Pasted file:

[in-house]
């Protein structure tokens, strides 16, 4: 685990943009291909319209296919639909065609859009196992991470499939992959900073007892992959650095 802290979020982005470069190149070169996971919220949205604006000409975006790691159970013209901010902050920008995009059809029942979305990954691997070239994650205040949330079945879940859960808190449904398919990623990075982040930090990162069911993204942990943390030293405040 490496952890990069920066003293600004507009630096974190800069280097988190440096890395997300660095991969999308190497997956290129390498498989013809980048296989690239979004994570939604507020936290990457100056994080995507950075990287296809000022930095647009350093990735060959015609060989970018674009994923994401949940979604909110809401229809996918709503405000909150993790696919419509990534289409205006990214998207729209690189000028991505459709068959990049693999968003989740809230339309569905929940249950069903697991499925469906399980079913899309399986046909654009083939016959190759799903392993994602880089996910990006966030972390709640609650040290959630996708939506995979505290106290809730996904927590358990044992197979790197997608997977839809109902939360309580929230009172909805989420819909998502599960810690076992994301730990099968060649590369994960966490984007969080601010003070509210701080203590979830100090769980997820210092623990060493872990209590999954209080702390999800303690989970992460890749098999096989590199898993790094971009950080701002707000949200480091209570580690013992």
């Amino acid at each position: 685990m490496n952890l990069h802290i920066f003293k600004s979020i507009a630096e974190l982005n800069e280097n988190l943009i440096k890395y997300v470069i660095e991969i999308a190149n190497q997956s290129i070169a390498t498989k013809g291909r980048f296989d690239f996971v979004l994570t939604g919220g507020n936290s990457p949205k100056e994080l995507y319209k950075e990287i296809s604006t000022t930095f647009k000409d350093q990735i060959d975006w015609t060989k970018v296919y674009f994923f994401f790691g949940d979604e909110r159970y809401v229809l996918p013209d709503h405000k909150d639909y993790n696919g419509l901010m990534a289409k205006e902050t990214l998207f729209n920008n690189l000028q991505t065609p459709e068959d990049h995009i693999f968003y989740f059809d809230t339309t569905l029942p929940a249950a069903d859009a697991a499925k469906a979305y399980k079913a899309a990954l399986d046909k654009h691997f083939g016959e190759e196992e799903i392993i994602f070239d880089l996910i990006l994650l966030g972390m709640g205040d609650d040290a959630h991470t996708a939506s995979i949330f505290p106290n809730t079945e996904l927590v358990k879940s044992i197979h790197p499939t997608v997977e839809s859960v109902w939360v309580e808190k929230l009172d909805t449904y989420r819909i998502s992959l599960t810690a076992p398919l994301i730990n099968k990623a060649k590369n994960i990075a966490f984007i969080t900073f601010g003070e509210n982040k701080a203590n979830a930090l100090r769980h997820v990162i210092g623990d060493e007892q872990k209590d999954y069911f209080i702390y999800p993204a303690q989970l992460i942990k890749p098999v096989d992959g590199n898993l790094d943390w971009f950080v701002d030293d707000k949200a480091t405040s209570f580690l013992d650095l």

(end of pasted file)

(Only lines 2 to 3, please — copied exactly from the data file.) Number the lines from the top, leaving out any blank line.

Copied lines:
């Protein structure tokens, strides 16, 4: 685990943009291909319209296919639909065609859009196992991470499939992959900073007892992959650095 802290979020982005470069190149070169996971919220949205604006000409975006790691159970013209901010902050920008995009059809029942979305990954691997070239994650205040949330079945879940859960808190449904398919990623990075982040930090990162069911993204942990943390030293405040 490496952890990069920066003293600004507009630096974190800069280097988190440096890395997300660095991969999308190497997956290129390498498989013809980048296989690239979004994570939604507020936290990457100056994080995507950075990287296809000022930095647009350093990735060959015609060989970018674009994923994401949940979604909110809401229809996918709503405000909150993790696919419509990534289409205006990214998207729209690189000028991505459709068959990049693999968003989740809230339309569905929940249950069903697991499925469906399980079913899309399986046909654009083939016959190759799903392993994602880089996910990006966030972390709640609650040290959630996708939506995979505290106290809730996904927590358990044992197979790197997608997977839809109902939360309580929230009172909805989420819909998502599960810690076992994301730990099968060649590369994960966490984007969080601010003070509210701080203590979830100090769980997820210092623990060493872990209590999954209080702390999800303690989970992460890749098999096989590199898993790094971009950080701002707000949200480091209570580690013992």
């Amino acid at each position: 685990m490496n952890l990069h802290i920066f003293k600004s979020i507009a630096e974190l982005n800069e280097n988190l943009i440096k890395y997300v470069i660095e991969i999308a190149n190497q997956s290129i070169a390498t498989k013809g291909r980048f296989d690239f996971v979004l994570t939604g919220g507020n936290s990457p949205k100056e994080l995507y319209k950075e990287i296809s604006t000022t930095f647009k000409d350093q990735i060959d975006w015609t060989k970018v296919y674009f994923f994401f790691g949940d979604e909110r159970y809401v229809l996918p013209d709503h405000k909150d639909y993790n696919g419509l901010m990534a289409k205006e902050t990214l998207f729209n920008n690189l000028q991505t065609p459709e068959d990049h995009i693999f968003y989740f059809d809230t339309t569905l029942p929940a249950a069903d859009a697991a499925k469906a979305y399980k079913a899309a990954l399986d046909k654009h691997f083939g016959e190759e196992e799903i392993i994602f070239d880089l996910i990006l994650l966030g972390m709640g205040d609650d040290a959630h991470t996708a939506s995979i949330f505290p106290n809730t079945e996904l927590v358990k879940s044992i197979h790197p499939t997608v997977e839809s859960v109902w939360v309580e808190k929230l009172d909805t449904y989420r819909i998502s992959l599960t810690a076992p398919l994301i730990n099968k990623a060649k590369n994960i990075a966490f984007i969080t900073f601010g003070e509210n982040k701080a203590n979830a930090l100090r769980h997820v990162i210092g623990d060493e007892q872990k209590d999954y069911f209080i702390y999800p993204a303690q989970l992460i942990k890749p098999v096989d992959g590199n898993l790094d943390w971009f950080v701002d030293d707000k949200a480091t405040s209570f580690l013992d650095l």